In Memoriam: Christoph Schlingensief

The 49-year-old German director of theater, opera and film died Aug. 21, 2010

Christoph Schlingensief lost his battle with cancer on Aug. 21, 2010 | Photo: Georg Soulek

It is difficult to write about Christoph Schlingensief in the past tense because he is so alive, not merely on the internet, but in one’s memories. The German director of theater, opera and film, who died on Aug. 21from cancer at the age of 49, will continue to influence so many lives through his energy, example and ideas that his life has become a virtual reality and, in a sense, no longer his own.

Whether or not he was the greatest artist who ever lived, as Elfriede Jelinek has asserted, he was hugely influential in contemporary German culture, and his influence will undoubtedly prove enduring. His striving for authenticity and his highly unorthodox and idiosyncratic approach has and will continue to inspire many.

His life has already become universal; what it symbolizes is now more important than what the physical reality ever was. Yet at the same time, and as a corollary, it has become extremely intimate. It is thus almost impossible to think or write about him without using the first person. He was so open, honest, and revealed so much of himself that it was very difficult, for those who knew his life or work, not to be touched by him.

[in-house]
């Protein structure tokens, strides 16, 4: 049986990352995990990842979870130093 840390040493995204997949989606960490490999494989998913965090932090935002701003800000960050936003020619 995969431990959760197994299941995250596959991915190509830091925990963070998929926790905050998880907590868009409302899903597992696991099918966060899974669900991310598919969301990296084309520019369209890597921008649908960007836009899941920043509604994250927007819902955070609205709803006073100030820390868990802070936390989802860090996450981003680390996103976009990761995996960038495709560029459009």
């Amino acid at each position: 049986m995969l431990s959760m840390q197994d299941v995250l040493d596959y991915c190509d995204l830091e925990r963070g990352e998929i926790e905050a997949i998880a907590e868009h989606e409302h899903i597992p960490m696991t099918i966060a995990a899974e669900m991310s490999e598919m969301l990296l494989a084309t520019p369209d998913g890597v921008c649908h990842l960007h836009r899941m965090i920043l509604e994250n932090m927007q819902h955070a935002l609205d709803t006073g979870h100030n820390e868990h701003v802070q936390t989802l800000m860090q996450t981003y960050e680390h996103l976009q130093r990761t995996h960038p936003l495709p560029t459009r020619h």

Without a doubt this sort of a presence can have weird repercussions, with thousands of parallel Christophs living in thousands of parallel and often conflicting worlds. How disparate these worlds are can be seen in the Online Condolence Book (within two day there were already over 2,000 entries: This would have amused him, because although he took the personal very seriously, mining his life to feed his art, he was also a great believer that, ultimately, all is one. He has become, as Heidegger would have formulated it, “at one with oneness”.

I remember Christoph Schlingensief not merely as a great artist whose work stimulated, enriched, and, in its generosity of spirit, transcended so many boundaries: artistic, social and cultural, not merely as charming and kind, not merely as glamorous but as, above all else, a figure of fun.

Few are capable of laughing about themselves, fewer still of laughing about death and the fewest of all capable of laughing about their own death.  Christoph Schlingensief belonged to that tiny minority of the latter. His humor was cheeky, irreverent, subversive and most definitely not politically correct. He was quite literally the best company in the world and a non-stop one man show.

His humor was also the key to his art. He could have said, alongside James Joyce, that one should never have taken what he did too seriously. He shared with Joyce a philosophical mind, a radical humanism (who despised social gradations and petty snobbery more than he?), a love of playing artistic games and an upbringing as a Catholic, which undoubtedly was formative for both men. His art was not, as many supposed, a question of self-centered, egotistical attention-seeking, but, like Joyce profoundly spiritual in its roots. To understand them, it is important to understand the countries and the families they were brought up in and how they tried to transcend their limitations. And like Joyce, however international he became he always essentially stuck to his native roots.

If there were to be a fitting epitaph it would have to be an irreverent joke about death. It might go something like this:


Cast a laughing eye on life,
On death.
Moped rider, pass by.

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